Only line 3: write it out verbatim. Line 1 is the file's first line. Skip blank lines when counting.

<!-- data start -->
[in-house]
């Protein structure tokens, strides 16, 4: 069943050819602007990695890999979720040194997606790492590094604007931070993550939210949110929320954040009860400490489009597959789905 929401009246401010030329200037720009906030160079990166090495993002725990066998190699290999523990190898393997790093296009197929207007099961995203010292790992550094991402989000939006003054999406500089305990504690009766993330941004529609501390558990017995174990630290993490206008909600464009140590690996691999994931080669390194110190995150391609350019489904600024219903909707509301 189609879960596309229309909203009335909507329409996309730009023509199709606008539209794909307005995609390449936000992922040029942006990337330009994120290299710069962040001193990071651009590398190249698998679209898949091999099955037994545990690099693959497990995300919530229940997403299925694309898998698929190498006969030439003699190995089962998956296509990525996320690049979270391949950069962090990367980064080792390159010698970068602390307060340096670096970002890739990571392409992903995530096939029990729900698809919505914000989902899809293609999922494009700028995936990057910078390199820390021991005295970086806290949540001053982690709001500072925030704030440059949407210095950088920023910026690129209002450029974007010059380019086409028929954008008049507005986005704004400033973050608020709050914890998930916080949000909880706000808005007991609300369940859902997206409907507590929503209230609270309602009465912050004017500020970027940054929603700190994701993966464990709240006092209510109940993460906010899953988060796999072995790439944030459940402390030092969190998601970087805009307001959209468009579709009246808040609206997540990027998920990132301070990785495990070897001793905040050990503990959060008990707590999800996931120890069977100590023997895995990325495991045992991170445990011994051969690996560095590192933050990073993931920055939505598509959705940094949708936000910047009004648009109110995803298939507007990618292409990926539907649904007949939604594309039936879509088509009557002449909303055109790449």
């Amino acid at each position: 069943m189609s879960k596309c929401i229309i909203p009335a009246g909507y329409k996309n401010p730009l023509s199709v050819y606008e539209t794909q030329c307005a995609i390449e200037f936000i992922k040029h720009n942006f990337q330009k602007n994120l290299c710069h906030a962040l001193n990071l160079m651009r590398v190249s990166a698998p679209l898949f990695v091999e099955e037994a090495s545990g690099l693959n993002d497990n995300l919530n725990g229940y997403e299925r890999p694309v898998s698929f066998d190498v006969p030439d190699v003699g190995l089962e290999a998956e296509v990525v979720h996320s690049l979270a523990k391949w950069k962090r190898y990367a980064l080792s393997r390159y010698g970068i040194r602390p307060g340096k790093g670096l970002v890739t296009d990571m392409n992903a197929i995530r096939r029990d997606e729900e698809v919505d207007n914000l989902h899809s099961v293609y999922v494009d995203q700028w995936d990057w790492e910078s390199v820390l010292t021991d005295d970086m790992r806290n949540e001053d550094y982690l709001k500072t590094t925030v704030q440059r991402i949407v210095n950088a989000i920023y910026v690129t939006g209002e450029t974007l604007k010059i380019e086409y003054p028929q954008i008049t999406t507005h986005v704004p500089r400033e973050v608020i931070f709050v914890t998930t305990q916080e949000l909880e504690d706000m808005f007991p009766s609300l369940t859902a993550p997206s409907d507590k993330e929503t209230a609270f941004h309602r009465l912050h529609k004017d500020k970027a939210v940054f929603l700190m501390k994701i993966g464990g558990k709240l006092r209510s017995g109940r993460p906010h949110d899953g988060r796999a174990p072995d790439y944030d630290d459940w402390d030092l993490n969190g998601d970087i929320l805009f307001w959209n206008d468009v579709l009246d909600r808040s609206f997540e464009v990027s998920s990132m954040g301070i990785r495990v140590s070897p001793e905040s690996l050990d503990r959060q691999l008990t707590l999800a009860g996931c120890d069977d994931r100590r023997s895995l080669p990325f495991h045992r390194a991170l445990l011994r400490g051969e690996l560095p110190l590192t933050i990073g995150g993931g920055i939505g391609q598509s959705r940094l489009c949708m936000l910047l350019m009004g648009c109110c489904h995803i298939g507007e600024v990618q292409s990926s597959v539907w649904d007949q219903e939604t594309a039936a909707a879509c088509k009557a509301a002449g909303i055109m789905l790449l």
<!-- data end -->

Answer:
């Amino acid at each position: 069943m189609s879960k596309c929401i229309i909203p009335a009246g909507y329409k996309n401010p730009l023509s199709v050819y606008e539209t794909q030329c307005a995609i390449e200037f936000i992922k040029h720009n942006f990337q330009k602007n994120l290299c710069h906030a962040l001193n990071l160079m651009r590398v190249s990166a698998p679209l898949f990695v091999e099955e037994a090495s545990g690099l693959n993002d497990n995300l919530n725990g229940y997403e299925r890999p694309v898998s698929f066998d190498v006969p030439d190699v003699g190995l089962e290999a998956e296509v990525v979720h996320s690049l979270a523990k391949w950069k962090r190898y990367a980064l080792s393997r390159y010698g970068i040194r602390p307060g340096k790093g670096l970002v890739t296009d990571m392409n992903a197929i995530r096939r029990d997606e729900e698809v919505d207007n914000l989902h899809s099961v293609y999922v494009d995203q700028w995936d990057w790492e910078s390199v820390l010292t021991d005295d970086m790992r806290n949540e001053d550094y982690l709001k500072t590094t925030v704030q440059r991402i949407v210095n950088a989000i920023y910026v690129t939006g209002e450029t974007l604007k010059i380019e086409y003054p028929q954008i008049t999406t507005h986005v704004p500089r400033e973050v608020i931070f709050v914890t998930t305990q916080e949000l909880e504690d706000m808005f007991p009766s609300l369940t859902a993550p997206s409907d507590k993330e929503t209230a609270f941004h309602r009465l912050h529609k004017d500020k970027a939210v940054f929603l700190m501390k994701i993966g464990g558990k709240l006092r209510s017995g109940r993460p906010h949110d899953g988060r796999a174990p072995d790439y944030d630290d459940w402390d030092l993490n969190g998601d970087i929320l805009f307001w959209n206008d468009v579709l009246d909600r808040s609206f997540e464009v990027s998920s990132m954040g301070i990785r495990v140590s070897p001793e905040s690996l050990d503990r959060q691999l008990t707590l999800a009860g996931c120890d069977d994931r100590r023997s895995l080669p990325f495991h045992r390194a991170l445990l011994r400490g051969e690996l560095p110190l590192t933050i990073g995150g993931g920055i939505g391609q598509s959705r940094l489009c949708m936000l910047l350019m009004g648009c109110c489904h995803i298939g507007e600024v990618q292409s990926s597959v539907w649904d007949q219903e939604t594309a039936a909707a879509c088509k009557a509301a002449g909303i055109m789905l790449l």